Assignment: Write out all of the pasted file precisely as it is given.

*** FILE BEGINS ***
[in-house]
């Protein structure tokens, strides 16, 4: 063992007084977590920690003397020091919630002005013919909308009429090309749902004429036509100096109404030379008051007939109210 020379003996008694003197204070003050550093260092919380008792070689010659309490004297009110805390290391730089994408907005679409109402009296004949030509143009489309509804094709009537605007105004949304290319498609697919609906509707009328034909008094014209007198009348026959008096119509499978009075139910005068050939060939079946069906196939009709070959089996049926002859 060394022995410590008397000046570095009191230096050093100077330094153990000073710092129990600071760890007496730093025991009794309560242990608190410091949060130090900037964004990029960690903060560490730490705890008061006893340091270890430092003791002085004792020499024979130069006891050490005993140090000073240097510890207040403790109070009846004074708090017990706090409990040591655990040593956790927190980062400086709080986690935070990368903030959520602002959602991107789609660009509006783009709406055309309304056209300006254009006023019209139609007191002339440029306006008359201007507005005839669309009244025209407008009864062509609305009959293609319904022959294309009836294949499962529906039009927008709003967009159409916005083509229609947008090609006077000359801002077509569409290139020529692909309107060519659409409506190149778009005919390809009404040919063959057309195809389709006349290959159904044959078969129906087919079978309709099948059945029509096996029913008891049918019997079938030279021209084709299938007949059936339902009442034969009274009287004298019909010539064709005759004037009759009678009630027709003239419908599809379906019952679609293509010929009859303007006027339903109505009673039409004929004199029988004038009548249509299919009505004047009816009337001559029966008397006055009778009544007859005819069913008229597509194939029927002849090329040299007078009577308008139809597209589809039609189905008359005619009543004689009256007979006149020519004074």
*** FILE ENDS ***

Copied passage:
[in-house]
């Protein structure tokens, strides 16, 4: 063992007084977590920690003397020091919630002005013919909308009429090309749902004429036509100096109404030379008051007939109210 020379003996008694003197204070003050550093260092919380008792070689010659309490004297009110805390290391730089994408907005679409109402009296004949030509143009489309509804094709009537605007105004949304290319498609697919609906509707009328034909008094014209007198009348026959008096119509499978009075139910005068050939060939079946069906196939009709070959089996049926002859 060394022995410590008397000046570095009191230096050093100077330094153990000073710092129990600071760890007496730093025991009794309560242990608190410091949060130090900037964004990029960690903060560490730490705890008061006893340091270890430092003791002085004792020499024979130069006891050490005993140090000073240097510890207040403790109070009846004074708090017990706090409990040591655990040593956790927190980062400086709080986690935070990368903030959520602002959602991107789609660009509006783009709406055309309304056209300006254009006023019209139609007191002339440029306006008359201007507005005839669309009244025209407008009864062509609305009959293609319904022959294309009836294949499962529906039009927008709003967009159409916005083509229609947008090609006077000359801002077509569409290139020529692909309107060519659409409506190149778009005919390809009404040919063959057309195809389709006349290959159904044959078969129906087919079978309709099948059945029509096996029913008891049918019997079938030279021209084709299938007949059936339902009442034969009274009287004298019909010539064709005759004037009759009678009630027709003239419908599809379906019952679609293509010929009859303007006027339903109505009673039409004929004199029988004038009548249509299919009505004047009816009337001559029966008397006055009778009544007859005819069913008229597509194939029927002849090329040299007078009577308008139809597209589809039609189905008359005619009543004689009256007979006149020519004074």